An architectural Rosetta Stone
The presented mahogany models and drawings are the architectural version of a Rosetta Stone. They are constructs that record layers of information through virtual and physical techniques, where each step and mechanical process imparts and inscribes knowledge beyond the 1:1.
The models and drawings are visual keys that are used to inspire and influence all decision-making processes in a design project.
The architectural Rosetta Stones record and amplify quantitative information about a site on Anholt Island through qualitative means. They are tools for uncovering realities previously unseen or unimagined and will be used for decision making about the location of a building programme, the aesthetic of the building, and even the construction of a 1:1 habitat.
The Anholt Rosetta Stones play an important role in Studio 2B’s contribution to the Aarhus 2017 project Architecture Moves. The Anholt Rosetta Stones are the first step in developing an urban pavilion expressing Teaching Programme 2’s engagement with the rural, combining various aspects and scales to uncover new as well as forgotten qualities in the Central Jutland Region.
What is a Rosetta Stone?
Discovered in 1799 (with its construction dating back to 196 BC), the Rosetta Stone records a decree issued on behalf of King Ptolemy V in Memphis, Egypt. The decree was transcribed in three languages: Egyptian Hieroglyphs, Demotic Script, and (Ancient) Greek.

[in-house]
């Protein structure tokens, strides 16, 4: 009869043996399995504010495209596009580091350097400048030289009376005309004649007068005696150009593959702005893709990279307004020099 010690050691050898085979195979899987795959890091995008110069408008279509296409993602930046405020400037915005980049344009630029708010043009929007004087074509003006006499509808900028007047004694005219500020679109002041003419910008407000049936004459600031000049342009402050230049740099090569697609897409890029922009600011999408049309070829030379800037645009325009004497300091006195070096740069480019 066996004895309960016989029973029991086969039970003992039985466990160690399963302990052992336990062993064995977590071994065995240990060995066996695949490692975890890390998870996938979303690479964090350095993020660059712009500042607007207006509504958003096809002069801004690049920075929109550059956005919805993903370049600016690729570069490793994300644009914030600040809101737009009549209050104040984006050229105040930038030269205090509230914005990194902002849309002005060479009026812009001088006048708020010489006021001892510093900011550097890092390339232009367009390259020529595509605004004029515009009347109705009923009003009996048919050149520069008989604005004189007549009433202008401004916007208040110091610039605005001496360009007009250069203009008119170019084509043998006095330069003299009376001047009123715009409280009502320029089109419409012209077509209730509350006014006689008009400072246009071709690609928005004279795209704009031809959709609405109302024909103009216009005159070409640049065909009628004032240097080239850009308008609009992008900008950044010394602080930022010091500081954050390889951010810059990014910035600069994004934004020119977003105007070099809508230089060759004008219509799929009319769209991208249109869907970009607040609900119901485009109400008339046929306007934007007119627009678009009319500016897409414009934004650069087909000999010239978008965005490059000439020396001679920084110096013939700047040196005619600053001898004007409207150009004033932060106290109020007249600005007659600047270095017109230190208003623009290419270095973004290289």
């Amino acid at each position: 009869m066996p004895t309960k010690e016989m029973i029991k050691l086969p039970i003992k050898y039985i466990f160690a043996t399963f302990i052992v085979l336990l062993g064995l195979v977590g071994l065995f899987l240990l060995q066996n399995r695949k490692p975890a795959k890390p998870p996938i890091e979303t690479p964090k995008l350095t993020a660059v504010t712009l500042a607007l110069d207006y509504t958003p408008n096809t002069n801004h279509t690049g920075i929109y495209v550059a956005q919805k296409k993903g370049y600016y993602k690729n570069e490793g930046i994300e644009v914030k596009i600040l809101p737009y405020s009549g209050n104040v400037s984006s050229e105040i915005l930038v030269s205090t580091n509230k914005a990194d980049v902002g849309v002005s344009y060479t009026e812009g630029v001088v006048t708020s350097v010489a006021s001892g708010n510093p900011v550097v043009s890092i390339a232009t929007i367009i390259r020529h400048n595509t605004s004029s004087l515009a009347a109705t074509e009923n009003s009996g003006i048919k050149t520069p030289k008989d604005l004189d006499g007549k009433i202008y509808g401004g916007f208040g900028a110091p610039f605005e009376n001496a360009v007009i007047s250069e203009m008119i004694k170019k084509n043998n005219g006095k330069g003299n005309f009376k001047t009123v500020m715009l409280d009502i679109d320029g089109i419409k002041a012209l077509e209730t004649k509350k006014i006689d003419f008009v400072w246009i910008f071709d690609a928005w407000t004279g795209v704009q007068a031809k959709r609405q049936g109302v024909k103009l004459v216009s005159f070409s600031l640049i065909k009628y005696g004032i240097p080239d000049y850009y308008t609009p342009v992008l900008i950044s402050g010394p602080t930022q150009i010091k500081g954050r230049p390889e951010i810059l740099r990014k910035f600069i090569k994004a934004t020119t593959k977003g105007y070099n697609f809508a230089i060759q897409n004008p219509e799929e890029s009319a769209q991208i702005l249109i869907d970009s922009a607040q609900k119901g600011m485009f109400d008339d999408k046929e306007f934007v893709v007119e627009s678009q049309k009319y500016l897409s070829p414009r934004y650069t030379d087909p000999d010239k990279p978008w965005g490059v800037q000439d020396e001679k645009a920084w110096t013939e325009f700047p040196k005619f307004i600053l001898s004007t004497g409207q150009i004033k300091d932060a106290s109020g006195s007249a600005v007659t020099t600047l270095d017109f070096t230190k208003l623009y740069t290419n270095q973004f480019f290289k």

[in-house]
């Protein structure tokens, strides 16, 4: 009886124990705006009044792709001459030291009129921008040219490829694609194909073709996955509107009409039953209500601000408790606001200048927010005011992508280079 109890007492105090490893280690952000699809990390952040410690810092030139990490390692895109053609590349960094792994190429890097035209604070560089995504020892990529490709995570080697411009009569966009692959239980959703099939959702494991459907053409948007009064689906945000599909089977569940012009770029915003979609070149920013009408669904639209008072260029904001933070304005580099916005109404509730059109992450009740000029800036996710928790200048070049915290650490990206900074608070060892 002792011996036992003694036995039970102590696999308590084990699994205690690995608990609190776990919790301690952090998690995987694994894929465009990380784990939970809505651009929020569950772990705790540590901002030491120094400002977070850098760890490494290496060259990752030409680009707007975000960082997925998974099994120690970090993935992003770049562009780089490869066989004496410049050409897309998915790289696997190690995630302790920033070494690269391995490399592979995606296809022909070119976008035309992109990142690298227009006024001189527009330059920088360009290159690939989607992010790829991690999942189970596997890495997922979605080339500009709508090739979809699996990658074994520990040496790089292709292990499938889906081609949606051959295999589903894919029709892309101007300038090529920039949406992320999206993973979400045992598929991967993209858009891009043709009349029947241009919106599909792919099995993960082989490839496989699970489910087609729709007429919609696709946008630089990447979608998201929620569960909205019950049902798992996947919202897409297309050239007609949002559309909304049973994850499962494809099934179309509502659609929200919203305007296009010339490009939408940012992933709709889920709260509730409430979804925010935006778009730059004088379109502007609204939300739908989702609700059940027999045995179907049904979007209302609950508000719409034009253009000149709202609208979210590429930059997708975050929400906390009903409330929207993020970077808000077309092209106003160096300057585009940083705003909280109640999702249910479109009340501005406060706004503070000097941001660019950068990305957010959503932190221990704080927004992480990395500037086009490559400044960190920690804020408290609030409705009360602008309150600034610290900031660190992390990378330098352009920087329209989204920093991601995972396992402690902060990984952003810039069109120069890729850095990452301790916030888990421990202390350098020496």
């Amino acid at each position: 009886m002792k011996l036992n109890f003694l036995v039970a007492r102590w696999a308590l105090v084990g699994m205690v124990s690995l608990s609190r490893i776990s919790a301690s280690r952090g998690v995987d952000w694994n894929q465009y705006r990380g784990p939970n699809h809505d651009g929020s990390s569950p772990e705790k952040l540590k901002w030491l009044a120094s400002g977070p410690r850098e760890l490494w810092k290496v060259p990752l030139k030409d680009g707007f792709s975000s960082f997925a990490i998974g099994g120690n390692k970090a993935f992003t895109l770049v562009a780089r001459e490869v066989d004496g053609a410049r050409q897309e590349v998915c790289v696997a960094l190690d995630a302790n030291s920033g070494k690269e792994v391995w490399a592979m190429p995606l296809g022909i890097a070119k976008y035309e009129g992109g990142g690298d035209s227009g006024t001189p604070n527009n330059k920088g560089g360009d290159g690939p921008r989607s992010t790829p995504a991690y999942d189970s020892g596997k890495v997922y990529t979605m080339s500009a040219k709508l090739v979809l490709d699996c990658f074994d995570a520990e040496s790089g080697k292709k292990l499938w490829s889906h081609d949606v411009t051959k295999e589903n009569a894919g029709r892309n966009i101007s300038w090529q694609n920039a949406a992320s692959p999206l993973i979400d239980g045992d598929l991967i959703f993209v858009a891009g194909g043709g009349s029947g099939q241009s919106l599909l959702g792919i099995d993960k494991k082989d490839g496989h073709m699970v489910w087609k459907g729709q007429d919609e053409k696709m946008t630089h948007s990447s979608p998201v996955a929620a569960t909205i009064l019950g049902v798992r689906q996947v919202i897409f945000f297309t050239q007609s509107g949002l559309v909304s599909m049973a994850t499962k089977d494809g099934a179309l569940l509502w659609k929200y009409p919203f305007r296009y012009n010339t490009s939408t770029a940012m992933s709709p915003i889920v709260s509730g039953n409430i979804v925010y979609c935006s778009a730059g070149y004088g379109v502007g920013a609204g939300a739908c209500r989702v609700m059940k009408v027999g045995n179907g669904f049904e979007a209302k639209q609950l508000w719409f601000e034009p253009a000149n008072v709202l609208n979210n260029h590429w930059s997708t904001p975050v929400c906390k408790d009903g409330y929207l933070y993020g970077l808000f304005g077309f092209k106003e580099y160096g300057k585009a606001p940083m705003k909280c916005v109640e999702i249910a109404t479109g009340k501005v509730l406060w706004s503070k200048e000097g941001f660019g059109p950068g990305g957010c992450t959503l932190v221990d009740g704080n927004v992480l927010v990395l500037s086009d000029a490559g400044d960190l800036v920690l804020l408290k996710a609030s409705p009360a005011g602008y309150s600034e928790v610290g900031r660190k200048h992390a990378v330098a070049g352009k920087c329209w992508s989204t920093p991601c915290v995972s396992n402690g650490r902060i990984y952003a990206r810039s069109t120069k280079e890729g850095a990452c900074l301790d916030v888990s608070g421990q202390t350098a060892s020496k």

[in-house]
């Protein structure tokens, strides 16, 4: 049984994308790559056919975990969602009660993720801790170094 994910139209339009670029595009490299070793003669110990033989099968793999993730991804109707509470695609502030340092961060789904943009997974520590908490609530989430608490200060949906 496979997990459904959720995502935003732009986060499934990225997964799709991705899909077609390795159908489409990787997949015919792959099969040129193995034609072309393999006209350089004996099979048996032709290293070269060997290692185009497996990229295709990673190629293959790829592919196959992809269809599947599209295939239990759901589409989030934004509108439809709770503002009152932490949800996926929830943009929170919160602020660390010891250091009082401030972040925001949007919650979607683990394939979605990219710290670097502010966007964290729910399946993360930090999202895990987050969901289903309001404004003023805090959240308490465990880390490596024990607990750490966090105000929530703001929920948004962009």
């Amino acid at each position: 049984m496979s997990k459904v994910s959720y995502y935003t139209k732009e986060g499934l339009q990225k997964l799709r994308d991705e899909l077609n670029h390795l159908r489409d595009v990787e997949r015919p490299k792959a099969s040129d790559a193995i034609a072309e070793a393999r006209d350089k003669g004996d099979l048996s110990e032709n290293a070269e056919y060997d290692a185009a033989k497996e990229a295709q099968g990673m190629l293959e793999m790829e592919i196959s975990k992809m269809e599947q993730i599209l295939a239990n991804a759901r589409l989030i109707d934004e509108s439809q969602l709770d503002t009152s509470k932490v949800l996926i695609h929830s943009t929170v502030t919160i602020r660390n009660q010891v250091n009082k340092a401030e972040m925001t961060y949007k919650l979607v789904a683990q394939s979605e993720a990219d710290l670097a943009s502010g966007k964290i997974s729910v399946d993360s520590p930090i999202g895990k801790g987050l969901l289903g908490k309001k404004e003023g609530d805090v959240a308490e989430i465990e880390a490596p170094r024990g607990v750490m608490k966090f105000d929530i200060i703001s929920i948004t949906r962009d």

While the message of the decree, establishing the divine cult of the new ruler, carries historical value (the 1:1), what is more powerful is the way the layering of text has led to a complete understanding of Egyptian Hieroglyphs.
The ability to examine the syntax (character and position) of the Greek text in relationship to that of the Egyptian Hieroglyphs provided scholars with a system of reference and referral that unlocked the hidden secrets of an extinct language.
Through a process of visual layering of information, information that was translated and evolved based on language, the Rosetta Stone has operated as a key to specificity in context; a tool that is continually referenced when questions arise about meaning and direction.
Jan Buthke and Bob Trempe, Organizers and Tutors